How We Are To Treat Others

For your consideration, a quote by the Puritan Richard Sibbs from The Bruised Reed. Brackets were added by me.

[Martin] Bucer [who influenced the development of Calvinism] was a deep and a moderate divine; upon long experience he resolved to refuse [reject] none [no one] in whom he saw aliquid Christi, something of Christ.

[Even] The best Christians in this state of imperfection are like gold that is a little too light, which needs some grains of allowance to make it pass. You must grant the best their allowance [Colossians 3:13 NLT]. We must supply out of our love and mercy, that which we see wanting [lacking] in them.

The church of Christ is a common hospital, wherein all are in some measure sick of some spiritual disease or other; that we should all have ground of exercising [applying] mutually the spirit of wisdom and meekness.

This is a difficult quote. Although neither Bucer nor Sibbs are perfect, and Bucer was known for his ability to be conciliatory, it’s reflective of what Scripture says. Many of us need to offer others more grace and mercy than we do.

Since God chose you to be the holy people he loves, you must clothe yourselves with tenderhearted mercy, kindness, humility, gentleness, and patience. Make allowance for each other’s faults, and forgive anyone who offends you. Remember, the Lord forgave you, so you must forgive others.
Colossians 3:12-17 NLT

Let your graciousness be known to everyone. The Lord is near.
Philippians 4:5 CSB (and subsequent)

But the wisdom from above is first pure, then peace-loving, gentle, compliant, full of mercy and good fruits, unwavering, without pretense.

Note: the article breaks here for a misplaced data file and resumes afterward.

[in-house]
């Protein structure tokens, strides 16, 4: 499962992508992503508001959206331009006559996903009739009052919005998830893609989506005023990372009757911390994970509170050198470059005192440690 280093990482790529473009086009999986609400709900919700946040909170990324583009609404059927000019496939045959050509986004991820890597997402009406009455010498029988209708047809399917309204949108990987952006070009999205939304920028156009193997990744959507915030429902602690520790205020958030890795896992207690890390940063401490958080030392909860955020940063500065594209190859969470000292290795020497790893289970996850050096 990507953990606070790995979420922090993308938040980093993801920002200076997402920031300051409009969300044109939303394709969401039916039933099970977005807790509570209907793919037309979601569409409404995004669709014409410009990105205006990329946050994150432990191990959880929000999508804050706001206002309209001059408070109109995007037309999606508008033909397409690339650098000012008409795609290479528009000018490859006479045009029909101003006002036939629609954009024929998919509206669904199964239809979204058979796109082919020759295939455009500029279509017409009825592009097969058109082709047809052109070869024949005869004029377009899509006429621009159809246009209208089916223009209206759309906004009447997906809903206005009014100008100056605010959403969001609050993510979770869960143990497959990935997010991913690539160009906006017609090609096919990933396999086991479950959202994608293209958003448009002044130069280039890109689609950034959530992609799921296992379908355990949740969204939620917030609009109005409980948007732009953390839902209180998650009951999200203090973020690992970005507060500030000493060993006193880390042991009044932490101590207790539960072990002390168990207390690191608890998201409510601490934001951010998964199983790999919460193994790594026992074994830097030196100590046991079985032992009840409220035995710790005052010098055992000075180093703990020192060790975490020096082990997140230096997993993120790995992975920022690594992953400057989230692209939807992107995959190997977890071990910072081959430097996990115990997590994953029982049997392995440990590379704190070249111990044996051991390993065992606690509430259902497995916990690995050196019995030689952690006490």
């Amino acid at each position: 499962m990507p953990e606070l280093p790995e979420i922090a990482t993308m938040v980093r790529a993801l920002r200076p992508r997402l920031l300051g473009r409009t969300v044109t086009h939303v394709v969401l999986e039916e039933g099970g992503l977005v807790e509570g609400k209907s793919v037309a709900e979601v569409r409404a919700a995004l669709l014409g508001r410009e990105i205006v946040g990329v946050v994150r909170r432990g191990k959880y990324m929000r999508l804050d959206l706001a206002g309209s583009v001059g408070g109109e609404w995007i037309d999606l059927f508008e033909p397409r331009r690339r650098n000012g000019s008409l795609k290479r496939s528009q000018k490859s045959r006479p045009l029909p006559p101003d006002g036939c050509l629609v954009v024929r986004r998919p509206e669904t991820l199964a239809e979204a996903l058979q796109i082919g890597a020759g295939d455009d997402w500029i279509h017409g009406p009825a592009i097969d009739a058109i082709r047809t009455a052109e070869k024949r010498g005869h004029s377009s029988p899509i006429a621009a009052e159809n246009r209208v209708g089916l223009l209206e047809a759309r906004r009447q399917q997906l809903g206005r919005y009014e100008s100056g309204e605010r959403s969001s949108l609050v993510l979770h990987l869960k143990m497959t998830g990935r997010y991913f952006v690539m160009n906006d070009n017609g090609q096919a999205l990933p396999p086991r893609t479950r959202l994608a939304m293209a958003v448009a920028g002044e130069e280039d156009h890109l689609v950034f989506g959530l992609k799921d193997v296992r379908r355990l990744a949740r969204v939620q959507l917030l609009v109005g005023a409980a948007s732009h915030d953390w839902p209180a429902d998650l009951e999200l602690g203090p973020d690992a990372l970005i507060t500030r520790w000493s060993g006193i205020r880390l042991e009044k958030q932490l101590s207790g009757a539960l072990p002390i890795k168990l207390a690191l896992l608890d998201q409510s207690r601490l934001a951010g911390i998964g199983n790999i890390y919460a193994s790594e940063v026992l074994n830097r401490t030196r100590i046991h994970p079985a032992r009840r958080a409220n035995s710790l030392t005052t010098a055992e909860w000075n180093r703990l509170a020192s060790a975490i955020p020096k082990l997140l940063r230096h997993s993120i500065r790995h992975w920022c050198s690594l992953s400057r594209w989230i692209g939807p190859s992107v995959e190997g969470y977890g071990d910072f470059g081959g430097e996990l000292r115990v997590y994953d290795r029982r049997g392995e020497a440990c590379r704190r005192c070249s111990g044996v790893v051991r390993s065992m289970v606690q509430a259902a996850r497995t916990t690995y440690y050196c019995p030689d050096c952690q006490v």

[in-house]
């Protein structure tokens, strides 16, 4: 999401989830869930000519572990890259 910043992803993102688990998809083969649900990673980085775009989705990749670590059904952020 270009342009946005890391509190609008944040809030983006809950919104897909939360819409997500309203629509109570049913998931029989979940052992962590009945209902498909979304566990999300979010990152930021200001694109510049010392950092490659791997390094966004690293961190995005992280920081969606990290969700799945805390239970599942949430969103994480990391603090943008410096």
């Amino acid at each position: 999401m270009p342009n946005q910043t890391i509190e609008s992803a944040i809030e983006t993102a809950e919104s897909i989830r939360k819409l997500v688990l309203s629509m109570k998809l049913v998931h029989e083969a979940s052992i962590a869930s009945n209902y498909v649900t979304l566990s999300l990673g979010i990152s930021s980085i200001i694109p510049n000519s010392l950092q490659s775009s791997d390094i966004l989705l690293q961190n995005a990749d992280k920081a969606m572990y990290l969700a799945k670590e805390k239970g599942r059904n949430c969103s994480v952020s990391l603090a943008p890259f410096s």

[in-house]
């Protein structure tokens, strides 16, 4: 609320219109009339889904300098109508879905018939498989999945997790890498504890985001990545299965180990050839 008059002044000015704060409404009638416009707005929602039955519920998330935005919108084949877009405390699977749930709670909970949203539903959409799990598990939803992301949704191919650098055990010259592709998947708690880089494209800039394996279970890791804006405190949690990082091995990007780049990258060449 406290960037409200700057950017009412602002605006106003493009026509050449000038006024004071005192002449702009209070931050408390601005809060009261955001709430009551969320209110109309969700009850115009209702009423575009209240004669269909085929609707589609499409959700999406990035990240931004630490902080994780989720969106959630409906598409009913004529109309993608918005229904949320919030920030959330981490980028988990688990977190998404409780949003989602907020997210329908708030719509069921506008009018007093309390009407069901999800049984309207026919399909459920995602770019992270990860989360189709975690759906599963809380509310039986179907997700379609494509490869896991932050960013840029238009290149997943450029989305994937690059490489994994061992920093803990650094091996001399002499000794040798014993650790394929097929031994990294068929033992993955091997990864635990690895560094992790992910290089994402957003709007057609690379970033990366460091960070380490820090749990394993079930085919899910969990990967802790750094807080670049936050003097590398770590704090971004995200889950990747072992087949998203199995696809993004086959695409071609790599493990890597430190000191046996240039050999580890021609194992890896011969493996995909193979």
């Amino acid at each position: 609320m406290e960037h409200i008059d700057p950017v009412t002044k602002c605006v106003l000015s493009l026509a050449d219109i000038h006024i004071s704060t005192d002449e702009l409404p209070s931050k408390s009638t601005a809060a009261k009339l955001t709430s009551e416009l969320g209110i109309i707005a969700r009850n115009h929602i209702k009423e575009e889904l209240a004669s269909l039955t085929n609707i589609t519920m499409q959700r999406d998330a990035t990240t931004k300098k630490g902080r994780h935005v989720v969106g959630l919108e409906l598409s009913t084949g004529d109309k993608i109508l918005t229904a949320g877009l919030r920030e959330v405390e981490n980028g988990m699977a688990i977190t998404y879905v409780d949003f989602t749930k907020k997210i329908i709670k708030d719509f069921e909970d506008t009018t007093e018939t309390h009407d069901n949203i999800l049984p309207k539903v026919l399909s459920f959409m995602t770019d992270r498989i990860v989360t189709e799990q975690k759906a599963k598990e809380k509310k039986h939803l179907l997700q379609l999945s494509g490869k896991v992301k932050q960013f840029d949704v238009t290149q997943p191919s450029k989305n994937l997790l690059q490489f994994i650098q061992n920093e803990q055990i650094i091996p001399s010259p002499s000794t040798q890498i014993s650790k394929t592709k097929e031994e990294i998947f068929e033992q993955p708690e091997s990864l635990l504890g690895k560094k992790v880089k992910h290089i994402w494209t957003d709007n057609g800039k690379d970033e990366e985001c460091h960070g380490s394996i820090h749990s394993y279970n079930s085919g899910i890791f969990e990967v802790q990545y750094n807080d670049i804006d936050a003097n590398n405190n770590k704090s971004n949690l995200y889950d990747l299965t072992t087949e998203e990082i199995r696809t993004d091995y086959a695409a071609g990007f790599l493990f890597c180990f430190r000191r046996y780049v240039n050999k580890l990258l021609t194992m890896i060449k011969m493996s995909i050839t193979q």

James 3:17

While much of Scripture offers us exceptions, this should be our default way of living. I often feel a very healthy (in every sense of the word) guilt when reading through my Bible and coming across verses and passages like these. It’s something the Spirit has been emphasizing with me.

As I see it, two things are lacking: contentment, which results in murmuring–often about others, and the ability to recognize our own sin, including the magnitude of it, all being a result of pride.

I don’t say this out of need, for I have learned to be content in whatever circumstances I find myself.
Philippians 4:11

This saying is trustworthy and deserving of full acceptance: “Christ Jesus came into the world to save sinners”—and I am the worst of them.
1 Timothy 1:15

Remind them to submit to rulers and authorities, to obey, to be ready for every good work, to slander no one, to avoid fighting, and to be kind, always showing gentleness to all people. For we too were once foolish, disobedient, deceived, enslaved by various passions and pleasures, living in malice and envy, hateful, detesting one another.
Titus 3:1-3

The Bruised Read

0 Responses to “How We Are To Treat Others”

Comments are currently closed.

%d bloggers like this: